It turned out to be a really nice event with a lot of interest, also from institutions. We had meetings with the Italian Embassy in Berlin, the Italian Cultural Institute, and received several invitations to the contemporary museum of art in Rome where we will be doing a project at the end of 2015.

My musical development has always been accompanied by philosophy and reading, sometimes even more than rehearsing drums or listening to music. Then about ten years ago I read a translation of the ‘Tibetan Book of the Dead’ by Chögyal Namkhai Norbu, in Italian, and when I heard the explanation of the Bardo Tödrol, liberation through hearing, I thought it sounded really interesting for a musician or someone who works with sound all the time. I was already researching the shamanic cultures, especially the function of the drum in all these cultures, and how the shamans use the drums to go into a certain state, to help people and heal people.

I read this book and it was the beginning of several other books, and then gradually I started to apply what I read, with myself, with meditation, with practice, and this manifested into meeting Namkhai Norbu in Berlin when he came for the retreat about two years ago. It took me a while. I was aware of what he did, of Merigar, but knowing through reading, however, when I had the chance to experience I did. This was a great and beautiful experience. And now again here in Dzamling Gar even more, because Rinpoche is always around.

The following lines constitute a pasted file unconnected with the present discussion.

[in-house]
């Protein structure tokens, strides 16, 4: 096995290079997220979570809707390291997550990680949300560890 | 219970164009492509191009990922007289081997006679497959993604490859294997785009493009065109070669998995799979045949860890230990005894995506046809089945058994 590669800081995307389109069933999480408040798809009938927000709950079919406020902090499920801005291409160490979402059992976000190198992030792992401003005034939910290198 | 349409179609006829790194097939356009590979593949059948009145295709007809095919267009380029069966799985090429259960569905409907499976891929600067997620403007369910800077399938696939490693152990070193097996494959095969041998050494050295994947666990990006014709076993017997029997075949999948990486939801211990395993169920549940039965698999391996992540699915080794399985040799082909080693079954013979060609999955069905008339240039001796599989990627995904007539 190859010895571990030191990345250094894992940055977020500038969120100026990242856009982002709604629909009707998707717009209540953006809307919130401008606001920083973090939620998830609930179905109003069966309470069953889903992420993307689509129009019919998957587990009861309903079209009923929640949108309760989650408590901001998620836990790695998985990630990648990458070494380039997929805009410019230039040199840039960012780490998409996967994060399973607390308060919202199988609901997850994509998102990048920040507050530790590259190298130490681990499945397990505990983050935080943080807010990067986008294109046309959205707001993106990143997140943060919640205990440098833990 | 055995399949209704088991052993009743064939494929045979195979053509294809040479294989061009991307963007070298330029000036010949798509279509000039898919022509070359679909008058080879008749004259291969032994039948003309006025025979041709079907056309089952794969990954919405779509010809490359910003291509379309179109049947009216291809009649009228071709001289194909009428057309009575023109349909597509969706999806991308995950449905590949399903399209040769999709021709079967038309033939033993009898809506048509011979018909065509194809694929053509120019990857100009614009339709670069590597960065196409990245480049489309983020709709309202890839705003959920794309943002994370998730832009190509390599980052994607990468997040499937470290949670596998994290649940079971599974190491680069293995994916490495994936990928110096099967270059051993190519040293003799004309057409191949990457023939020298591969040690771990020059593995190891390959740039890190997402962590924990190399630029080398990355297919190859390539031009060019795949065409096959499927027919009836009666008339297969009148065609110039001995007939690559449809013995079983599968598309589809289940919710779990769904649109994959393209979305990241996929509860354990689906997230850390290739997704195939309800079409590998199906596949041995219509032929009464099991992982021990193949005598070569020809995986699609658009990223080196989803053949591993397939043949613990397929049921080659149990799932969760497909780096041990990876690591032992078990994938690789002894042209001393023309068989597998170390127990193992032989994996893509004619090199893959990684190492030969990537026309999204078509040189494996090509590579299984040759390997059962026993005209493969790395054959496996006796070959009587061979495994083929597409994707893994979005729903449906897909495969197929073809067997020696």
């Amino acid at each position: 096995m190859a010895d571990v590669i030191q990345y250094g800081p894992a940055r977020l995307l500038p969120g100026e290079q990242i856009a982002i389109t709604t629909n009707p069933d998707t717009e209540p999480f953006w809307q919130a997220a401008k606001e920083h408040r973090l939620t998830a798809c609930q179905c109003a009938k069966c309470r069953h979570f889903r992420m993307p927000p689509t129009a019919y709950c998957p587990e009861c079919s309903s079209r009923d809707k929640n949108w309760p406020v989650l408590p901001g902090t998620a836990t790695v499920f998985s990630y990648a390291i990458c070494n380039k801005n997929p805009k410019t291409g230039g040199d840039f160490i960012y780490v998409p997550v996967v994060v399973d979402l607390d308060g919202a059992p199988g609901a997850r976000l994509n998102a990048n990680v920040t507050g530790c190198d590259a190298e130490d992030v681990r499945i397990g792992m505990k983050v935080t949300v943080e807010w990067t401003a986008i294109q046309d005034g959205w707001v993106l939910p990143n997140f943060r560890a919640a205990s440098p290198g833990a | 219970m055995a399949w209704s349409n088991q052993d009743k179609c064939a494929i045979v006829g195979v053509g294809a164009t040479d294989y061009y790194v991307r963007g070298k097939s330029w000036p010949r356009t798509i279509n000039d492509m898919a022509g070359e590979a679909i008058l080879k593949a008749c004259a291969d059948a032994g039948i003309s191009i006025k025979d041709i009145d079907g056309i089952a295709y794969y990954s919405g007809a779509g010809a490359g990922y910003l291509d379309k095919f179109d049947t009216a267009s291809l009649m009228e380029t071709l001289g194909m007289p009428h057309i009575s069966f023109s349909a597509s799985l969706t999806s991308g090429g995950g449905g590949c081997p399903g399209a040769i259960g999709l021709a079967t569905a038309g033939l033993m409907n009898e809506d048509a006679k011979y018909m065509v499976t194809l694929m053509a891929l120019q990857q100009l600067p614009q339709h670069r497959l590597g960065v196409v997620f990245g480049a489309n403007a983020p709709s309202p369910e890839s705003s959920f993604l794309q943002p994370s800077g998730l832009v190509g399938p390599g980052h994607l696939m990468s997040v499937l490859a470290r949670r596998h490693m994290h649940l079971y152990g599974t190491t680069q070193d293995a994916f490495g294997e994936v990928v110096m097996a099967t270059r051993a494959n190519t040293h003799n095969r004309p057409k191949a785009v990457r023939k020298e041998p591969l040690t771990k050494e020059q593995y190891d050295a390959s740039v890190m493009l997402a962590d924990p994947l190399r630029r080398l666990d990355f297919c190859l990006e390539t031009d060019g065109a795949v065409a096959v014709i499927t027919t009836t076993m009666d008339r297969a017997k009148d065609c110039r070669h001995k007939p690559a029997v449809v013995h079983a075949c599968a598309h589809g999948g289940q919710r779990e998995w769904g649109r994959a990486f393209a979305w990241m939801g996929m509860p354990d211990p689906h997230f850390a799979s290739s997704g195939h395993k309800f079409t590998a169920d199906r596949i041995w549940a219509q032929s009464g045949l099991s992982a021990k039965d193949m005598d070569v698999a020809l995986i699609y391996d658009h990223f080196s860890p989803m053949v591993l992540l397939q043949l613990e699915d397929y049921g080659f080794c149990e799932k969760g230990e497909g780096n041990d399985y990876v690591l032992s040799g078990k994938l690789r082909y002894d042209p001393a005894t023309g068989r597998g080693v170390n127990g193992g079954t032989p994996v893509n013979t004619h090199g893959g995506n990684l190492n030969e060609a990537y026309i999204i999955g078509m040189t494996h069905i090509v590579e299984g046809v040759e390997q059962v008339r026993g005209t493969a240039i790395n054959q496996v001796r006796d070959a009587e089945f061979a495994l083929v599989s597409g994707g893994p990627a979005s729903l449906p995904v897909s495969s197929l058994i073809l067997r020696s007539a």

So I always try to apply these concepts [of the Teachings] to music – the concept of creating music, visualizing sound, hearing sounds and going deep into the quality of sounds, also when I play drums. Developing this awareness and concentration, which is also what I teach because with drums you really have to be aware with your body because you play with four different limbs and they do different things. Even in this exercise you have to have some kind of abstraction because you have to be able to watch what you are doing, to analyze a bit what you are doing, but then at the same time if you want to play in a musical way you also have to let go and be relaxed in your physical body. And then the music comes out, the instrument starts to breathe, because drums can be an awful instrument if you don’t play them properly or touch them properly.

IMG_0735When I started to apply these methods my way of playing changed completely. Physically I was more relaxed, I was more focused and probably less ego involved, because you can imagine in a band situation everyone wants to emerge somehow. And this makes the difference between a professional mature musician and a beginner – to play for the music, for the people, to give a positive feeling, to feel it by yourself, too, to be in the state of calm, of awareness and being one with the instrument. I have really studied this a lot and through practice of the instrument, practice of meditation, through reading, applying teachings, it is still a very interesting path to take and I am really happy to be able to do it. Let’s see where it takes me.